23,057

Somehow I’ve found myself back in San Diego having done what I set out to do: I spent at least one night in each contiguous state in just under ten months. Crush made it 23,057 miles and only broke down twice. I learned how to live out of a car, how to be a useful farm hand,…

Mackintosh Homestead: Lyndeborough, New Hampshire

“Live free or die” greeted me from the license plates of cars I passed as the interstate gave way to windy rural highways, and contemporary suburbs faded away as repurposed mills rose up. Houses stretched farther and farther apart as thick green forest with just the first hints of autumn colors eagerly filled in the gaps. It was hot…

10 Lessons from the Road

Somehow it’s been almost eight months since I started this road trip: I’ve survived 236 days roaming the country in a car that’s hellbent on breaking down in inconvenient places. I’ve worked on nine farms, couchsurfed in eight cities, pitched my tent in nineteen campgrounds, crashed in fourteen hotels, and slept in one Walmart parking lot. I’ve visited family and friends…

Exploring the Fourth Coast

In my last blog post, I talked about leaving a WWOOF host early. I packed up, left a note, and then got in the car and started driving to… well, I had no idea where I was going. I wasn’t due to start at my next farm for another five days, and since I wasn’t sure…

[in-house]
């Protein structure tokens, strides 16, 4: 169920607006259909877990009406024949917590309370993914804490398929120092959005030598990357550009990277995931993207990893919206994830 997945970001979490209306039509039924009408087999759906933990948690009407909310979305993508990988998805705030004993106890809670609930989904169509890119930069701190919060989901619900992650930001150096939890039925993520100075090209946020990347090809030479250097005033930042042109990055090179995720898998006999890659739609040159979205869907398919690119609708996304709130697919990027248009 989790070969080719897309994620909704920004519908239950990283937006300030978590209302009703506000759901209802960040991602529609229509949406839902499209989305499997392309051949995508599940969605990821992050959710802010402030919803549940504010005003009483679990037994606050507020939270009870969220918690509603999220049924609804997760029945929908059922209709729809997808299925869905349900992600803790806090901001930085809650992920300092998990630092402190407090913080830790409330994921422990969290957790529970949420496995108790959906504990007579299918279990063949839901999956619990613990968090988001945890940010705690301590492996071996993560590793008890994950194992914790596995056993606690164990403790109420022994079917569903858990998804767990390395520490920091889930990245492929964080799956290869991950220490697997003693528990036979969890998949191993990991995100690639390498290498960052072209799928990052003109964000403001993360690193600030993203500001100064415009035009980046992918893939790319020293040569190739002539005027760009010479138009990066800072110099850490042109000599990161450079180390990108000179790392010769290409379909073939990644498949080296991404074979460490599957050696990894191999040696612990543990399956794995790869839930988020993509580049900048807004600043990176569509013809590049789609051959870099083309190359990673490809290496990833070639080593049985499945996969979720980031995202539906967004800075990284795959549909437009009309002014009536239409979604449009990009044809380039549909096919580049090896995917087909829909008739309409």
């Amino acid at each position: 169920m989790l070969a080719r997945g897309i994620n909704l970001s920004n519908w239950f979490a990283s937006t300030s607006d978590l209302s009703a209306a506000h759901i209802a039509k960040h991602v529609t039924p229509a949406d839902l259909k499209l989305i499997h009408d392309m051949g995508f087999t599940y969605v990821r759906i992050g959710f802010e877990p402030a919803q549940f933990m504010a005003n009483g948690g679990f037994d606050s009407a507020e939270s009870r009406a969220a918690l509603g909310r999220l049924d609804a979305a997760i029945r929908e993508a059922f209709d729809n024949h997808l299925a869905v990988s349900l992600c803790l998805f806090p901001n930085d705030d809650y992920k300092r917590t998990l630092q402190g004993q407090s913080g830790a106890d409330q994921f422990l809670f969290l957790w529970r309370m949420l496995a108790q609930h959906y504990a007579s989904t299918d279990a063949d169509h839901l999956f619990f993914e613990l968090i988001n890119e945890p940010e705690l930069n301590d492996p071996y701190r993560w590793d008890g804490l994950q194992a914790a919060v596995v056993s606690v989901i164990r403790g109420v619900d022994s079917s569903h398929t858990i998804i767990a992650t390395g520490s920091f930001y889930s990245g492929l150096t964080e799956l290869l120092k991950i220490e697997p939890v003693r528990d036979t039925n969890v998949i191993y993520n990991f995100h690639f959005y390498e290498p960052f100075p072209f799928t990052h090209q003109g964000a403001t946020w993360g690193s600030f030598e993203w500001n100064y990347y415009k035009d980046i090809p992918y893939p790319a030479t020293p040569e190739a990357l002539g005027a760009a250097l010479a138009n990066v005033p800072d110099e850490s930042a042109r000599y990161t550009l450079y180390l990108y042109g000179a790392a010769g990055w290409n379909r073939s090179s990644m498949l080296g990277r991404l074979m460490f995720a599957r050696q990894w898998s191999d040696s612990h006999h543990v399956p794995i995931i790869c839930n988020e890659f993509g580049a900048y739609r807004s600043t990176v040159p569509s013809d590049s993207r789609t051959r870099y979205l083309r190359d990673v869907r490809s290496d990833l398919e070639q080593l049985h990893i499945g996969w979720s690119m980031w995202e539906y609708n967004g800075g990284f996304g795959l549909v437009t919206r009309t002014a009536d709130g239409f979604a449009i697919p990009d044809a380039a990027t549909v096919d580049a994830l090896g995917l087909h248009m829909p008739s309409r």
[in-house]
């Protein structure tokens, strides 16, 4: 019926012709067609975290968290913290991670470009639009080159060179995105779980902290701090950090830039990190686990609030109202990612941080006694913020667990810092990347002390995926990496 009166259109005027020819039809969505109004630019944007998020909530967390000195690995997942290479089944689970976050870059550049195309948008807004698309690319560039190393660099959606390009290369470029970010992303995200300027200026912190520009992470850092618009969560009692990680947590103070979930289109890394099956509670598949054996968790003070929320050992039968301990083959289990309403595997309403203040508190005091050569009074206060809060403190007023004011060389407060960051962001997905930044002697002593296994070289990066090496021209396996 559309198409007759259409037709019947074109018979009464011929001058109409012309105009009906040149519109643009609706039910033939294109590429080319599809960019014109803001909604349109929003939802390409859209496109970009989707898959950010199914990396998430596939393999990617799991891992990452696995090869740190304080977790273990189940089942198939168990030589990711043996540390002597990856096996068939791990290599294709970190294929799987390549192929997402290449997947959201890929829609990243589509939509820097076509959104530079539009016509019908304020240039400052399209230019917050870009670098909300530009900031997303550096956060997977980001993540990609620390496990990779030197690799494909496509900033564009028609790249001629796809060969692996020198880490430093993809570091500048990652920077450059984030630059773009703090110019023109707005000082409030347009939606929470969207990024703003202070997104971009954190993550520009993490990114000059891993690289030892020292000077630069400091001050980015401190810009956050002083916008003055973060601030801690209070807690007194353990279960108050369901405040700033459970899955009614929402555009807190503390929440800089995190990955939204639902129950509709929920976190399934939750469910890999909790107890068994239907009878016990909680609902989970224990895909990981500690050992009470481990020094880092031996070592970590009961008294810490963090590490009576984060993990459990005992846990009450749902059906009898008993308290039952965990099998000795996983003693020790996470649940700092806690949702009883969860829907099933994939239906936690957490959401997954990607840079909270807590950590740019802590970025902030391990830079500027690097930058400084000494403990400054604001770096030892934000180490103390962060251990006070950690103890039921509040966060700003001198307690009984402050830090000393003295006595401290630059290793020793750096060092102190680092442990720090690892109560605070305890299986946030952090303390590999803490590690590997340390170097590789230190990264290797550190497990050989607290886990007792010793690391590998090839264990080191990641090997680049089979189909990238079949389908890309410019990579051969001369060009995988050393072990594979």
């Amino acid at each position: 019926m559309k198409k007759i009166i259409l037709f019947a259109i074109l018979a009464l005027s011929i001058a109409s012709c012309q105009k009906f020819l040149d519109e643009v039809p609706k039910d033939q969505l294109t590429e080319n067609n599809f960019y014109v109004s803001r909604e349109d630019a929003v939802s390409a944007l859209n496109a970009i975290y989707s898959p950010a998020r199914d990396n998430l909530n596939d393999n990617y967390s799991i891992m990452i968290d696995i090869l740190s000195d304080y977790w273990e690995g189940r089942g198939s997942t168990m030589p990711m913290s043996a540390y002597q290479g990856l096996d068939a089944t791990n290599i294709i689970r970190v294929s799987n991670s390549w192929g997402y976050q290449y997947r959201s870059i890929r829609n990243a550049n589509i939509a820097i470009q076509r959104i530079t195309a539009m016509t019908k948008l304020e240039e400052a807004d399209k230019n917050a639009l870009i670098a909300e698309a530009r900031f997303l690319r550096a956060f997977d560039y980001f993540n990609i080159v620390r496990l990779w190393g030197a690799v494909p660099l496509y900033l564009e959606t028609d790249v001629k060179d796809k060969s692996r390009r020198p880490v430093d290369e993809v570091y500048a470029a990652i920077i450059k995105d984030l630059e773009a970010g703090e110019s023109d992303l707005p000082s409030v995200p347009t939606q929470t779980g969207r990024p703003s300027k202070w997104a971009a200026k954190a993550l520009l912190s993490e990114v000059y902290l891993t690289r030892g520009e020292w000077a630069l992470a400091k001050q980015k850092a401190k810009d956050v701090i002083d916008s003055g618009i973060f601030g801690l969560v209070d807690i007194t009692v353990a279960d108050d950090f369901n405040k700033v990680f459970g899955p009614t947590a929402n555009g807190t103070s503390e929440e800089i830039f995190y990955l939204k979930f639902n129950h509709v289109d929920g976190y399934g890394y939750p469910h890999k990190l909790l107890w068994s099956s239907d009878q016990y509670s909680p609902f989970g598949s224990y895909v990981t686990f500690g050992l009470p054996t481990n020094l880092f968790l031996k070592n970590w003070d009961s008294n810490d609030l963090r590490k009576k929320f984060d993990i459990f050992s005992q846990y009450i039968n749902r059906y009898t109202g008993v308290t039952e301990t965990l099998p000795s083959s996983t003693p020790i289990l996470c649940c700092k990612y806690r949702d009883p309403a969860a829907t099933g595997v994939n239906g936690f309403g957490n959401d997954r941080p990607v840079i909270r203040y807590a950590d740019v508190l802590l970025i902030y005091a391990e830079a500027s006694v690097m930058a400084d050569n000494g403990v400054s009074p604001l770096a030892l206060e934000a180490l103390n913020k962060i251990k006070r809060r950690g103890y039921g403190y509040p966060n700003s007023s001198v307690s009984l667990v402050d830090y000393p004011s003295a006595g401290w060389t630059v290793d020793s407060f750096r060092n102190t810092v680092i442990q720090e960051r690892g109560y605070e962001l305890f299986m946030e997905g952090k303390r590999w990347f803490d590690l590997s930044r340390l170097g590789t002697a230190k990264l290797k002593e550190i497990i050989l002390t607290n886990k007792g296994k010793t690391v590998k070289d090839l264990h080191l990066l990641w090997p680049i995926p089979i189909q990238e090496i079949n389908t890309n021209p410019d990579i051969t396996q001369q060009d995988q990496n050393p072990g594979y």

How I quit a WWOOF gig

At several of the farms I’ve WWOOFed for, I heard about WWOOFers who left suddenly, either with a hastily-written note or without any explanation at all. I listened to these recounts with silent amazement at the departed WWOOFers’ audacity – I could never do that. Until I did. My first five farms were incredible. Sometimes…

A Fortnight with Krishna

I arrived on the day the koi were fed for the first time since they began their winter hibernation. It was radiantly sunny – a welcome change after colder days in Montana and Idaho – and small groups of people in both street clothes and traditional Indian dress strolled through the grounds, many taking photos posed…

Exploring the Olympic Peninsula

Last month I finally realized my dream of visiting the Olympic Peninsula and walking through the Hoh Rainforest. (Mom, if you’re reading this, I know that technically I’d already been, but visiting a place as a toddler doesn’t really count, does it?) It was absolutely worth the wait. I fully believe that I inherited my love of…

On wanderlust and restlessness

Last month I found myself wandering alone up an Issaquah trail through mud and drizzle because I was convinced that if I spent just one more minute inside I was going to lose my mind. Before leaving her house, I told my grandmother “I need dirt” as means of explanation. Did I sound a bit crazy?…

It’s been 50 days since I left San Francisco…

…and exactly one week before I leave the familiarity of the West Coast. Next Monday I’ll be leaving my grandmother’s home in Bellevue, WA, and crossing through Idaho, Montana, and then Idaho again (I’m bypassing my trip to Yellowstone because it’s still hitting -8F there – brrr!) before heading into Utah for a WWOOF gig…